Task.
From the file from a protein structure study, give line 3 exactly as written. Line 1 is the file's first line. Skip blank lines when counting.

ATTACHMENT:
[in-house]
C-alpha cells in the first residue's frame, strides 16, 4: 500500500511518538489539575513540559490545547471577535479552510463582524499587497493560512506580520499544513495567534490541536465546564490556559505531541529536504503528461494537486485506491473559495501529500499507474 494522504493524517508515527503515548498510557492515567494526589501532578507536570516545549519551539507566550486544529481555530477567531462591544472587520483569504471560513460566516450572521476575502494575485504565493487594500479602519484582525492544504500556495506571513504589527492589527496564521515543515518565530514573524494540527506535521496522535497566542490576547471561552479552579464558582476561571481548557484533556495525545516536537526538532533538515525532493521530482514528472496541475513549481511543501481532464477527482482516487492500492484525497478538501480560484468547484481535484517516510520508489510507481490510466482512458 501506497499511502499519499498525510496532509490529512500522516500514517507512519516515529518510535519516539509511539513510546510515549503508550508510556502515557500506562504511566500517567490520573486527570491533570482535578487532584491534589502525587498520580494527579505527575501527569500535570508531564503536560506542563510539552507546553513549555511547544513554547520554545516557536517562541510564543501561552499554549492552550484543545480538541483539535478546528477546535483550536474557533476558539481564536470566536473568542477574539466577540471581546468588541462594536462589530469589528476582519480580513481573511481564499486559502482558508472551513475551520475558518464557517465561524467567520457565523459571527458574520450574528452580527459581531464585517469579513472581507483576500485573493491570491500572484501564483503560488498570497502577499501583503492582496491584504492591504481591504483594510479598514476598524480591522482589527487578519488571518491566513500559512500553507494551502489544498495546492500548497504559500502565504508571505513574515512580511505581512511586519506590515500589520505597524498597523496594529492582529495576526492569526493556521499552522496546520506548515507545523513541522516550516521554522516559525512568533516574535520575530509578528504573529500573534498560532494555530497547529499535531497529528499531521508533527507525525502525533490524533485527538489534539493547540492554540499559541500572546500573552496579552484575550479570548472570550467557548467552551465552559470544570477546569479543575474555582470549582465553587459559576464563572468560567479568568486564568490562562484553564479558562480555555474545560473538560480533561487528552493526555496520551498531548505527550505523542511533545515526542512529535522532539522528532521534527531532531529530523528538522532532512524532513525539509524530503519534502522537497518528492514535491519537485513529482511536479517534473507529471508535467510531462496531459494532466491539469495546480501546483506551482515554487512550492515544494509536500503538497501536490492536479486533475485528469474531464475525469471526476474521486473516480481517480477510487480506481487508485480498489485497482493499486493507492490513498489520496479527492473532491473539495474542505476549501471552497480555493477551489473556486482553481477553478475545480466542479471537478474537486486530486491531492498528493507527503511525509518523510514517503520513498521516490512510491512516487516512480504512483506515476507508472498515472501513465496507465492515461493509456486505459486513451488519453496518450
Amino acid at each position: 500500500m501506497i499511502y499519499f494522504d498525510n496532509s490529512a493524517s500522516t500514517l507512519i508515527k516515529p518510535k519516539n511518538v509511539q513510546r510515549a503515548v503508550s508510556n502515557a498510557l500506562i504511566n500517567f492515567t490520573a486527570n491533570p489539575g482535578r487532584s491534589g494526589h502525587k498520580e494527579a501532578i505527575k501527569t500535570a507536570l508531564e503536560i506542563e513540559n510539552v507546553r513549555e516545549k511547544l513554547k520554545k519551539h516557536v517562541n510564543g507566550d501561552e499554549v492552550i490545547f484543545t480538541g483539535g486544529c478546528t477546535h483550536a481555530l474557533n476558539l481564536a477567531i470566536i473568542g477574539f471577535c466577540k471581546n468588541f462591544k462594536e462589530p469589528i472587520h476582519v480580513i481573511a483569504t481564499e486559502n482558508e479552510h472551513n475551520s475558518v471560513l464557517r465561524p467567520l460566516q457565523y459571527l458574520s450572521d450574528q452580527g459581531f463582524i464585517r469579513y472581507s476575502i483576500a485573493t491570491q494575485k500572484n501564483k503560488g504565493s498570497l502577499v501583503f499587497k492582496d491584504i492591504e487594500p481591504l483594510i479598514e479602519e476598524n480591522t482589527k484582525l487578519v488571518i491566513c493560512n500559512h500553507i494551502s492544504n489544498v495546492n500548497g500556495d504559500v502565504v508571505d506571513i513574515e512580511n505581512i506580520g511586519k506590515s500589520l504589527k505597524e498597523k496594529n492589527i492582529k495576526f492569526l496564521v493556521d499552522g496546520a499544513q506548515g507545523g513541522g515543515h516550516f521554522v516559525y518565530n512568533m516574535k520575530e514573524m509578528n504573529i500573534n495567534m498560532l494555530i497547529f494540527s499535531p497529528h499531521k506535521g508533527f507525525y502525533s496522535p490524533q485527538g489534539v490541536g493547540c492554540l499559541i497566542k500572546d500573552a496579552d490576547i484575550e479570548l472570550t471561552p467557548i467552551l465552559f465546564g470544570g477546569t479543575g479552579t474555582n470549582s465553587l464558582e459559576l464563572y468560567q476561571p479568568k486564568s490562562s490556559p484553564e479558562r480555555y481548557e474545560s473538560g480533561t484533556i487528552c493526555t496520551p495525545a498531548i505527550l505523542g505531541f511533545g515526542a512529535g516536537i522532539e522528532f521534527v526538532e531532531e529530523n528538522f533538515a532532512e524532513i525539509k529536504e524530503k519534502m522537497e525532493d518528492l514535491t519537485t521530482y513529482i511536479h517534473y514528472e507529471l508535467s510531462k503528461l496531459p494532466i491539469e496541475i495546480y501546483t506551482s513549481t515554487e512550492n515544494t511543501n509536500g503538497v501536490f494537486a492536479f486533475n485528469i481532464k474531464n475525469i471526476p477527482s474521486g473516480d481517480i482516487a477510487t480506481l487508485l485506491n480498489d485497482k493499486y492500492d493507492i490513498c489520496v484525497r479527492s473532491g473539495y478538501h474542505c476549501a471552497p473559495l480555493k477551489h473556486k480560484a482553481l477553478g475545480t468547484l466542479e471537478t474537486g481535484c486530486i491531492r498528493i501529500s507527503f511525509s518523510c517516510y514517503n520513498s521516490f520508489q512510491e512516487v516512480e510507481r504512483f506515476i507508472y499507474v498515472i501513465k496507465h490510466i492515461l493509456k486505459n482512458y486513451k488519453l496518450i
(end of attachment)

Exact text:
Amino acid at each position: 500500500m501506497i499511502y499519499f494522504d498525510n496532509s490529512a493524517s500522516t500514517l507512519i508515527k516515529p518510535k519516539n511518538v509511539q513510546r510515549a503515548v503508550s508510556n502515557a498510557l500506562i504511566n500517567f492515567t490520573a486527570n491533570p489539575g482535578r487532584s491534589g494526589h502525587k498520580e494527579a501532578i505527575k501527569t500535570a507536570l508531564e503536560i506542563e513540559n510539552v507546553r513549555e516545549k511547544l513554547k520554545k519551539h516557536v517562541n510564543g507566550d501561552e499554549v492552550i490545547f484543545t480538541g483539535g486544529c478546528t477546535h483550536a481555530l474557533n476558539l481564536a477567531i470566536i473568542g477574539f471577535c466577540k471581546n468588541f462591544k462594536e462589530p469589528i472587520h476582519v480580513i481573511a483569504t481564499e486559502n482558508e479552510h472551513n475551520s475558518v471560513l464557517r465561524p467567520l460566516q457565523y459571527l458574520s450572521d450574528q452580527g459581531f463582524i464585517r469579513y472581507s476575502i483576500a485573493t491570491q494575485k500572484n501564483k503560488g504565493s498570497l502577499v501583503f499587497k492582496d491584504i492591504e487594500p481591504l483594510i479598514e479602519e476598524n480591522t482589527k484582525l487578519v488571518i491566513c493560512n500559512h500553507i494551502s492544504n489544498v495546492n500548497g500556495d504559500v502565504v508571505d506571513i513574515e512580511n505581512i506580520g511586519k506590515s500589520l504589527k505597524e498597523k496594529n492589527i492582529k495576526f492569526l496564521v493556521d499552522g496546520a499544513q506548515g507545523g513541522g515543515h516550516f521554522v516559525y518565530n512568533m516574535k520575530e514573524m509578528n504573529i500573534n495567534m498560532l494555530i497547529f494540527s499535531p497529528h499531521k506535521g508533527f507525525y502525533s496522535p490524533q485527538g489534539v490541536g493547540c492554540l499559541i497566542k500572546d500573552a496579552d490576547i484575550e479570548l472570550t471561552p467557548i467552551l465552559f465546564g470544570g477546569t479543575g479552579t474555582n470549582s465553587l464558582e459559576l464563572y468560567q476561571p479568568k486564568s490562562s490556559p484553564e479558562r480555555y481548557e474545560s473538560g480533561t484533556i487528552c493526555t496520551p495525545a498531548i505527550l505523542g505531541f511533545g515526542a512529535g516536537i522532539e522528532f521534527v526538532e531532531e529530523n528538522f533538515a532532512e524532513i525539509k529536504e524530503k519534502m522537497e525532493d518528492l514535491t519537485t521530482y513529482i511536479h517534473y514528472e507529471l508535467s510531462k503528461l496531459p494532466i491539469e496541475i495546480y501546483t506551482s513549481t515554487e512550492n515544494t511543501n509536500g503538497v501536490f494537486a492536479f486533475n485528469i481532464k474531464n475525469i471526476p477527482s474521486g473516480d481517480i482516487a477510487t480506481l487508485l485506491n480498489d485497482k493499486y492500492d493507492i490513498c489520496v484525497r479527492s473532491g473539495y478538501h474542505c476549501a471552497p473559495l480555493k477551489h473556486k480560484a482553481l477553478g475545480t468547484l466542479e471537478t474537486g481535484c486530486i491531492r498528493i501529500s507527503f511525509s518523510c517516510y514517503n520513498s521516490f520508489q512510491e512516487v516512480e510507481r504512483f506515476i507508472y499507474v498515472i501513465k496507465h490510466i492515461l493509456k486505459n482512458y486513451k488519453l496518450i